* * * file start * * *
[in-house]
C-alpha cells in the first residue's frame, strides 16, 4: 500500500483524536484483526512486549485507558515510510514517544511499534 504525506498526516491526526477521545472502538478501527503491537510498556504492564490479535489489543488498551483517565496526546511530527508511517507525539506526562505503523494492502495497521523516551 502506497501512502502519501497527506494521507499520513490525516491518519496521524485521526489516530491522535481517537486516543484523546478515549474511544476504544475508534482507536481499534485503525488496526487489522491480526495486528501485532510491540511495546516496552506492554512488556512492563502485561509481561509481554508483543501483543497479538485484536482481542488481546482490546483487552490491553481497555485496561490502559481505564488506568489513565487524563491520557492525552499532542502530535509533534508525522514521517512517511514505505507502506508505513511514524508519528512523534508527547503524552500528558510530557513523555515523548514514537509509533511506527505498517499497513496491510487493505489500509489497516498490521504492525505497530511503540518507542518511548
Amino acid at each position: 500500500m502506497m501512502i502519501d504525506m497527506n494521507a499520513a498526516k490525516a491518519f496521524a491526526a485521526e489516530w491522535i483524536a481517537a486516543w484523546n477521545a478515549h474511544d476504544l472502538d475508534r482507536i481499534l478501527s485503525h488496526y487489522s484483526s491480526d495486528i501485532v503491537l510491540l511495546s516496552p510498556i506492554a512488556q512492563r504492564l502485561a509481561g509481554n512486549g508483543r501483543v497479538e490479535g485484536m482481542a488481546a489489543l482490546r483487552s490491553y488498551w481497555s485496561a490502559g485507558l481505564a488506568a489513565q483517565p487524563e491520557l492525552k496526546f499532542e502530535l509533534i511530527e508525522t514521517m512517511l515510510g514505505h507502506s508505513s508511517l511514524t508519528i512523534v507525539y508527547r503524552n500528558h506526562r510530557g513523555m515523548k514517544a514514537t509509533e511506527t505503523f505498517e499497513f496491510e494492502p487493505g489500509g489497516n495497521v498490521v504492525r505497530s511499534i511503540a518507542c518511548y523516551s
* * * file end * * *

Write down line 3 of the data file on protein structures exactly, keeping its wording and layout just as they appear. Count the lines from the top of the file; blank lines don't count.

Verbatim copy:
Amino acid at each position: 500500500m502506497m501512502i502519501d504525506m497527506n494521507a499520513a498526516k490525516a491518519f496521524a491526526a485521526e489516530w491522535i483524536a481517537a486516543w484523546n477521545a478515549h474511544d476504544l472502538d475508534r482507536i481499534l478501527s485503525h488496526y487489522s484483526s491480526d495486528i501485532v503491537l510491540l511495546s516496552p510498556i506492554a512488556q512492563r504492564l502485561a509481561g509481554n512486549g508483543r501483543v497479538e490479535g485484536m482481542a488481546a489489543l482490546r483487552s490491553y488498551w481497555s485496561a490502559g485507558l481505564a488506568a489513565q483517565p487524563e491520557l492525552k496526546f499532542e502530535l509533534i511530527e508525522t514521517m512517511l515510510g514505505h507502506s508505513s508511517l511514524t508519528i512523534v507525539y508527547r503524552n500528558h506526562r510530557g513523555m515523548k514517544a514514537t509509533e511506527t505503523f505498517e499497513f496491510e494492502p487493505g489500509g489497516n495497521v498490521v504492525r505497530s511499534i511503540a518507542c518511548y523516551s